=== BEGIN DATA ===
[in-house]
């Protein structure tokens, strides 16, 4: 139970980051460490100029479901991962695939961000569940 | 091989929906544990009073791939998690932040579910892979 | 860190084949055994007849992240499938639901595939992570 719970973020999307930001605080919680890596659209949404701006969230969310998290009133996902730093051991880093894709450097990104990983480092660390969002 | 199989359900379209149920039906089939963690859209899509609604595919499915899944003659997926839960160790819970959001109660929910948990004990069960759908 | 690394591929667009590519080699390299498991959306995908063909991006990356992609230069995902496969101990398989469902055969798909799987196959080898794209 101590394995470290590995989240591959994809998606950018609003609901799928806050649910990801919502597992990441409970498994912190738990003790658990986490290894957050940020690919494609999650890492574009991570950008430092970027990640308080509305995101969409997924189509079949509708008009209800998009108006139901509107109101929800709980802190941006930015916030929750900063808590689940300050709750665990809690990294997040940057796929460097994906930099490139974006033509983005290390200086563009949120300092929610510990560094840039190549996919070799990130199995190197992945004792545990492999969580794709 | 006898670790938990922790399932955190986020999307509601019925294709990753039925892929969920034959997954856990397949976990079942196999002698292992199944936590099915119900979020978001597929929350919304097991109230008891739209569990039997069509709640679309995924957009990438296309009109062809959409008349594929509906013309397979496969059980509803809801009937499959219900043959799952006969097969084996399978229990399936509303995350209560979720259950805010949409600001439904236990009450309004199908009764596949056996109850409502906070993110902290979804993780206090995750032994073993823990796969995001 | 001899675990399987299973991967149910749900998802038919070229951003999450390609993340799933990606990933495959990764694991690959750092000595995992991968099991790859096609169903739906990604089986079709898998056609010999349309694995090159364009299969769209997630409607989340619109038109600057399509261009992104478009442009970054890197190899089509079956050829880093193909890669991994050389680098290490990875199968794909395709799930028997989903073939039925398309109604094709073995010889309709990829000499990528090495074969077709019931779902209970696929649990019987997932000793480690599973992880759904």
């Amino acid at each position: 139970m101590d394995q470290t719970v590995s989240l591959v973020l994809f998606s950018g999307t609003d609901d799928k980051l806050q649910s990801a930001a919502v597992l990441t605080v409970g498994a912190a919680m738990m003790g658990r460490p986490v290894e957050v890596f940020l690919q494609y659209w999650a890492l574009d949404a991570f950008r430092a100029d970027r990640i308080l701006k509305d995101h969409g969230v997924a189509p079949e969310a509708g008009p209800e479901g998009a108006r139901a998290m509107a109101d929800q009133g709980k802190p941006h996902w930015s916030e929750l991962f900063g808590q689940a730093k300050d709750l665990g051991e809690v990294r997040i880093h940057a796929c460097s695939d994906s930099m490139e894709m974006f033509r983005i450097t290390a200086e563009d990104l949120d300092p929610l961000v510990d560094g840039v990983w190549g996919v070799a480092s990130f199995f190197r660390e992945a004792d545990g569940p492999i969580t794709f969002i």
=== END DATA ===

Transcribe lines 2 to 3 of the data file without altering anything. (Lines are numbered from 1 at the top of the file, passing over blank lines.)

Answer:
């Protein structure tokens, strides 16, 4: 139970980051460490100029479901991962695939961000569940 | 091989929906544990009073791939998690932040579910892979 | 860190084949055994007849992240499938639901595939992570 719970973020999307930001605080919680890596659209949404701006969230969310998290009133996902730093051991880093894709450097990104990983480092660390969002 | 199989359900379209149920039906089939963690859209899509609604595919499915899944003659997926839960160790819970959001109660929910948990004990069960759908 | 690394591929667009590519080699390299498991959306995908063909991006990356992609230069995902496969101990398989469902055969798909799987196959080898794209 101590394995470290590995989240591959994809998606950018609003609901799928806050649910990801919502597992990441409970498994912190738990003790658990986490290894957050940020690919494609999650890492574009991570950008430092970027990640308080509305995101969409997924189509079949509708008009209800998009108006139901509107109101929800709980802190941006930015916030929750900063808590689940300050709750665990809690990294997040940057796929460097994906930099490139974006033509983005290390200086563009949120300092929610510990560094840039190549996919070799990130199995190197992945004792545990492999969580794709 | 006898670790938990922790399932955190986020999307509601019925294709990753039925892929969920034959997954856990397949976990079942196999002698292992199944936590099915119900979020978001597929929350919304097991109230008891739209569990039997069509709640679309995924957009990438296309009109062809959409008349594929509906013309397979496969059980509803809801009937499959219900043959799952006969097969084996399978229990399936509303995350209560979720259950805010949409600001439904236990009450309004199908009764596949056996109850409502906070993110902290979804993780206090995750032994073993823990796969995001 | 001899675990399987299973991967149910749900998802038919070229951003999450390609993340799933990606990933495959990764694991690959750092000595995992991968099991790859096609169903739906990604089986079709898998056609010999349309694995090159364009299969769209997630409607989340619109038109600057399509261009992104478009442009970054890197190899089509079956050829880093193909890669991994050389680098290490990875199968794909395709799930028997989903073939039925398309109604094709073995010889309709990829000499990528090495074969077709019931779902209970696929649990019987997932000793480690599973992880759904």
């Amino acid at each position: 139970m101590d394995q470290t719970v590995s989240l591959v973020l994809f998606s950018g999307t609003d609901d799928k980051l806050q649910s990801a930001a919502v597992l990441t605080v409970g498994a912190a919680m738990m003790g658990r460490p986490v290894e957050v890596f940020l690919q494609y659209w999650a890492l574009d949404a991570f950008r430092a100029d970027r990640i308080l701006k509305d995101h969409g969230v997924a189509p079949e969310a509708g008009p209800e479901g998009a108006r139901a998290m509107a109101d929800q009133g709980k802190p941006h996902w930015s916030e929750l991962f900063g808590q689940a730093k300050d709750l665990g051991e809690v990294r997040i880093h940057a796929c460097s695939d994906s930099m490139e894709m974006f033509r983005i450097t290390a200086e563009d990104l949120d300092p929610l961000v510990d560094g840039v990983w190549g996919v070799a480092s990130f199995f190197r660390e992945a004792d545990g569940p492999i969580t794709f969002i």